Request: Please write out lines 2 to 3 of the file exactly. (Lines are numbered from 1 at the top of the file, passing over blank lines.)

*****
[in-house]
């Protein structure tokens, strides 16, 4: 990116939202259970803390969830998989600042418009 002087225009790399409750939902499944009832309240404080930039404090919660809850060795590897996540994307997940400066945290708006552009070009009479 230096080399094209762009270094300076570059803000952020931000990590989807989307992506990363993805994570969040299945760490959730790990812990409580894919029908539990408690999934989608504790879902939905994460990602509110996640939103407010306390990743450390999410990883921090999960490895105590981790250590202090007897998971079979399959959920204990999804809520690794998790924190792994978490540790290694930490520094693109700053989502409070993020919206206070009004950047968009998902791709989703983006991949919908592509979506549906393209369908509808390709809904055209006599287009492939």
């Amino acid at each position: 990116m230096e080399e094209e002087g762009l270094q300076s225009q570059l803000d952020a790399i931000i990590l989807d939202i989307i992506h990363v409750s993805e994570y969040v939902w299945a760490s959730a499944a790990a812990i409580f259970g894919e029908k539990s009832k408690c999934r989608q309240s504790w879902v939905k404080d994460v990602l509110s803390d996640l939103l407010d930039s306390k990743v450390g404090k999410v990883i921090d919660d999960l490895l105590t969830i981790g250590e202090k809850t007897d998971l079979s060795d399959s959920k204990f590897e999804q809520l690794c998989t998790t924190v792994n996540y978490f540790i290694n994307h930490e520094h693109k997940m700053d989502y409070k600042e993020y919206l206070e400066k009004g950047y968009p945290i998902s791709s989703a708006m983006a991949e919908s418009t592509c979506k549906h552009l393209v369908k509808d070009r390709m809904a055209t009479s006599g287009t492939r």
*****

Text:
């Protein structure tokens, strides 16, 4: 990116939202259970803390969830998989600042418009 002087225009790399409750939902499944009832309240404080930039404090919660809850060795590897996540994307997940400066945290708006552009070009009479 230096080399094209762009270094300076570059803000952020931000990590989807989307992506990363993805994570969040299945760490959730790990812990409580894919029908539990408690999934989608504790879902939905994460990602509110996640939103407010306390990743450390999410990883921090999960490895105590981790250590202090007897998971079979399959959920204990999804809520690794998790924190792994978490540790290694930490520094693109700053989502409070993020919206206070009004950047968009998902791709989703983006991949919908592509979506549906393209369908509808390709809904055209006599287009492939």
């Amino acid at each position: 990116m230096e080399e094209e002087g762009l270094q300076s225009q570059l803000d952020a790399i931000i990590l989807d939202i989307i992506h990363v409750s993805e994570y969040v939902w299945a760490s959730a499944a790990a812990i409580f259970g894919e029908k539990s009832k408690c999934r989608q309240s504790w879902v939905k404080d994460v990602l509110s803390d996640l939103l407010d930039s306390k990743v450390g404090k999410v990883i921090d919660d999960l490895l105590t969830i981790g250590e202090k809850t007897d998971l079979s060795d399959s959920k204990f590897e999804q809520l690794c998989t998790t924190v792994n996540y978490f540790i290694n994307h930490e520094h693109k997940m700053d989502y409070k600042e993020y919206l206070e400066k009004g950047y968009p945290i998902s791709s989703a708006m983006a991949e919908s418009t592509c979506k549906h552009l393209v369908k509808d070009r390709m809904a055209t009479s006599g287009t492939r």